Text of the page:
Nevada's Hispanic and Latino communities have grown rapidly in the last twenty years, paralleling the influx of immigrants nationwide and especially in the West. There are significant Latino populations in the Reno-Carson City area and in the ranching regions of Northern Nevada, where Mexicans continue unique rodeo traditions called charreadas and Peruvians work as sheep herders. The largest numbers, however, are in Southern Nevada where at least twenty Hispanic/Latino cultures make Las Vegas home.
Hispanic immigrants have imported a wide variety of traditions. Natives of Mexico have brought ancestral celebrations with them, adapting to their environment. Probably the largest religious celebration is Fiestas Guadalupanas. Held in the early part of December, Catholic Mexicans and other Hispanics celebrate the day the Virgin Mary of Guadalupe appeared in Tepeyac, close to Mexico City, in 1531. As well as traditional music and food, one special ceremonial group is the matachines, or elaborately masked dancers. The Perez family members and friends formed the group Danza del Carrizo in 1991, which dedicates its performances to the Virgin.
Another celebration dedicated to Our Lady of Guadalupe takes place on December 11 on the west side of Las Vegas, at the cross streets of Silver Dollar and Valley View. People from the state of Guerrero, Mexico, build an altar to the Lady of Guadalupe in the central courtyard of the apartment building where most of them live. The event features live music, folkloric dance, and food. The celebration begins with a procession from the house that kept the image of the Virgin during the year to the apartment courtyard. A group of children then perform the dance of the birds or Pajaritos, and the doors of apartments open to welcome visitors with their hosts offering traditional dishes such as pozole, tostadas, tamales, atole de piña, and ponche.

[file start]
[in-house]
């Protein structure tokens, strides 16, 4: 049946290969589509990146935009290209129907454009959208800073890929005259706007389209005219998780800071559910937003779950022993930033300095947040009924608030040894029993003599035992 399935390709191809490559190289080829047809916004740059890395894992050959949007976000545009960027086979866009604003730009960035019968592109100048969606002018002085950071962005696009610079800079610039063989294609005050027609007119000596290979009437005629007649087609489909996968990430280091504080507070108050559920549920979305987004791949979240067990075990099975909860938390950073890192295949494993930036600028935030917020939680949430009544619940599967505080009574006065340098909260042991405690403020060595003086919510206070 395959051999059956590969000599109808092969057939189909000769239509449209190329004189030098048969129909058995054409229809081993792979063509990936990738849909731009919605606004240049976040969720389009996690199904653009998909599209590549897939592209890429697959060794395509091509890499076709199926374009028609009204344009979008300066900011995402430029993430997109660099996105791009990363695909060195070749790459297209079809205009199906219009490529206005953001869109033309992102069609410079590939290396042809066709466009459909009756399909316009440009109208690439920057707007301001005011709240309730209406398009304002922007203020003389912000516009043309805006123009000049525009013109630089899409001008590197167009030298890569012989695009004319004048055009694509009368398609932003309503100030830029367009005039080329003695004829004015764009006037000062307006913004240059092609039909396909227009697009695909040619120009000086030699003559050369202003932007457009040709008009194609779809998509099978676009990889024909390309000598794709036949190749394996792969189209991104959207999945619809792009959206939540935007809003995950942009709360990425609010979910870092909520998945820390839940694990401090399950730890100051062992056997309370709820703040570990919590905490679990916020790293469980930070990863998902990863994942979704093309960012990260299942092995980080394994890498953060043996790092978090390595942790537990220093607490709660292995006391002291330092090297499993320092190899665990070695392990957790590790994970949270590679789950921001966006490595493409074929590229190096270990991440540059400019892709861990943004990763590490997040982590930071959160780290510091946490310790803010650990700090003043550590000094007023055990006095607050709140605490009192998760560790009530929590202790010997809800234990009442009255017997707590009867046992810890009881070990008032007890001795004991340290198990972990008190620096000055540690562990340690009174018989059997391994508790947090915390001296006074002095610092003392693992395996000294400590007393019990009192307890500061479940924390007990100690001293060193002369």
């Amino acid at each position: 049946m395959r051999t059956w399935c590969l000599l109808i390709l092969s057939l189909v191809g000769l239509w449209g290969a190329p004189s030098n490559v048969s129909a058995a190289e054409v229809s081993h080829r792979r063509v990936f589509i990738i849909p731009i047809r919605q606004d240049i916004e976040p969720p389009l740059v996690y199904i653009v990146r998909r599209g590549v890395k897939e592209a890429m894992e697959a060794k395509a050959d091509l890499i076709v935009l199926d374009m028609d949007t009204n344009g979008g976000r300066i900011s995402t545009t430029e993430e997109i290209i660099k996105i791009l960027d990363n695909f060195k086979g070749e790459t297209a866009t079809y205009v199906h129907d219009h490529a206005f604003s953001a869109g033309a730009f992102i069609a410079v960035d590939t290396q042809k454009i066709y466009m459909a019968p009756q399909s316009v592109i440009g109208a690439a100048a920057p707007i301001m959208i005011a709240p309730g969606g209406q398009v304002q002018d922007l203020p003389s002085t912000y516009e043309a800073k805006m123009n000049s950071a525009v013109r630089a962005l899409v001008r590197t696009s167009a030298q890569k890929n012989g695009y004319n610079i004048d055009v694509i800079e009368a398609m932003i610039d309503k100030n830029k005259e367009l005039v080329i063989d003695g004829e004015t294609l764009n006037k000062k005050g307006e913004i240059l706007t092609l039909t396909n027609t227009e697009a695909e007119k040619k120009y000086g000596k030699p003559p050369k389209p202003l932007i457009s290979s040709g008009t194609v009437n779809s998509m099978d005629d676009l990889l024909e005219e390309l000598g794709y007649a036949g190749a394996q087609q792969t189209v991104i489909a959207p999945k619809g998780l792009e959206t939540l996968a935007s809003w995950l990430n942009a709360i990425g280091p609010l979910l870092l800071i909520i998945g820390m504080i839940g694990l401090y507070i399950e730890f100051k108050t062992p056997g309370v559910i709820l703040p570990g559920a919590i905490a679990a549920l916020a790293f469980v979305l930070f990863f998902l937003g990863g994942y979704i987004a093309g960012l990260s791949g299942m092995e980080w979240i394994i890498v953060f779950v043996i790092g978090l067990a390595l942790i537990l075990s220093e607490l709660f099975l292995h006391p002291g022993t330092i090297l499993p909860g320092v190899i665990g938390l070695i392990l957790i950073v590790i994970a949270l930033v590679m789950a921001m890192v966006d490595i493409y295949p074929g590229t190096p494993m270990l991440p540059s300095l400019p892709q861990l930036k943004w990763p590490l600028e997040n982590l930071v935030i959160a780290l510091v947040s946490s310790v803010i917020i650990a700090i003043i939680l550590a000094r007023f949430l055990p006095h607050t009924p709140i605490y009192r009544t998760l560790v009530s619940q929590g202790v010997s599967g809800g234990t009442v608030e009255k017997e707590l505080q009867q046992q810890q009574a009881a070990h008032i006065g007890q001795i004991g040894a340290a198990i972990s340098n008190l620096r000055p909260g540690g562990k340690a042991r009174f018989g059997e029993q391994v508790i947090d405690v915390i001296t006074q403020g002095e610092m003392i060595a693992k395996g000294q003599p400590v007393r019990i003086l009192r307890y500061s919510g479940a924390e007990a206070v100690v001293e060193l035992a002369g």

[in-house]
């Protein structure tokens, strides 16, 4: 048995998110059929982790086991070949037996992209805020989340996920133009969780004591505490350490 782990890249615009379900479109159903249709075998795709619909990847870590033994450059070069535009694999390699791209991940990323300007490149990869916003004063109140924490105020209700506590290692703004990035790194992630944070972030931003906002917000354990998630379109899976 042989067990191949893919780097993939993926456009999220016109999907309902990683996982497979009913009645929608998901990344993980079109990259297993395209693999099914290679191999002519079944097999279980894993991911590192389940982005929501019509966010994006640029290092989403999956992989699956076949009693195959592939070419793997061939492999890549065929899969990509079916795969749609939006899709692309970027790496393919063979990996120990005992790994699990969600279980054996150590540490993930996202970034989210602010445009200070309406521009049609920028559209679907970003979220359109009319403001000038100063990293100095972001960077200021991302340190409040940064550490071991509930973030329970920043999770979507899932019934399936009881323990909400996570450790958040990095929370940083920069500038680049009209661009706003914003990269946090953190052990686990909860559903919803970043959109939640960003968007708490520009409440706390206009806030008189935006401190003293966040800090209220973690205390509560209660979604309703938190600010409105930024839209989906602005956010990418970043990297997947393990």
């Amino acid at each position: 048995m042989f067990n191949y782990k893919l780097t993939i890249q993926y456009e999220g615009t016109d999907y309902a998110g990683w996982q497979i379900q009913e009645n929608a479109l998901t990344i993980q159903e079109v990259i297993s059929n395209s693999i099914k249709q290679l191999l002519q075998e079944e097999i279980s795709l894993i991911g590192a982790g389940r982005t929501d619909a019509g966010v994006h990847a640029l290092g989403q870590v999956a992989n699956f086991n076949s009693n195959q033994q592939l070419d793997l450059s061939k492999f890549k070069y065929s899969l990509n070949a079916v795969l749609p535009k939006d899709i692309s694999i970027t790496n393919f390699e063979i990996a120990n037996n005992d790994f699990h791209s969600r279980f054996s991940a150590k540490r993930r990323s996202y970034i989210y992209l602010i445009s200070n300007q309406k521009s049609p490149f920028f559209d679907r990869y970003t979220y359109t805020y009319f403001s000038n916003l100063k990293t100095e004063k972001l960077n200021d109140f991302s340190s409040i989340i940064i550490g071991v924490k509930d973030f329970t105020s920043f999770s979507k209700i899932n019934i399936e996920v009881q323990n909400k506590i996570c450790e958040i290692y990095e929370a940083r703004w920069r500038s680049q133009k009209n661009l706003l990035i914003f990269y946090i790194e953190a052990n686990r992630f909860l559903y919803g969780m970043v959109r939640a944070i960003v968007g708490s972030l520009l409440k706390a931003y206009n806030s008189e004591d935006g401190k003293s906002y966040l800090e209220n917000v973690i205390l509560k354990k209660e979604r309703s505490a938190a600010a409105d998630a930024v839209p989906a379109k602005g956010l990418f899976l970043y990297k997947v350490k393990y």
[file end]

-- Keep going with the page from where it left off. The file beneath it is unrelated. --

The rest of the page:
Mexicans from Michoacan started organizing in 2000. They have formed about twenty-three clubs which provide meeting places for people from specific regions of Michoacan including Patzcuaro, Turicato, Puruandro, Tacambaro, Morelia, Curupo, Santa Clara de los Reyes, and Apatzingan. Together the clubs founded the United Michoacan Federation. Like other immigrant clubs and associations, the Federation assists new immigrants and serves as a political bridge between Las Vegas residents and the Mexican government. The associations raise money to send the deceased back to Mexico when appropriate. Members help communities in Michoacan while assisting people as they integrate into American life. The Michoacan Federation also sponsors a week-long celebration showcasing Michoacan culture that features food, dance, music, and storytelling.
Most Mexican associations are active participants in the annual Clark County Festival, which celebrates the Mexican Dia de Muertos on the first and second days of November. The “Life in Death Festival” was created in 2001 to preserve the Dia de Muertos (“Day of the Dead”) tradition. The festivity offers Mexican music, dance, and food, plus the opportunity to learn about ofrendas (“offerings”)—altars which participants construct to honor their ancestors. Also included in this celebration is the reading of Calaveras (literally “skulls”), which are satirical poems dedicated to living community leaders and politicians as if they were dead. The festival brings together most of the Mexican folklorico dance groups of Las Vegas including Ballet Mexicano de Martha Luevano (the oldest folklorico group in the city), Mexico Vivo Dance Company, Xyachimal, Tepuchcalli, Izel, Le Dance Company, Grupo Guerrerence, Danza del Carrizo, Los Viejitos de Patzcuaro, Grupo Perla Tapatia, Los Viejitos de Corupo, and the Arturo Cambeiro Senior Dance Group.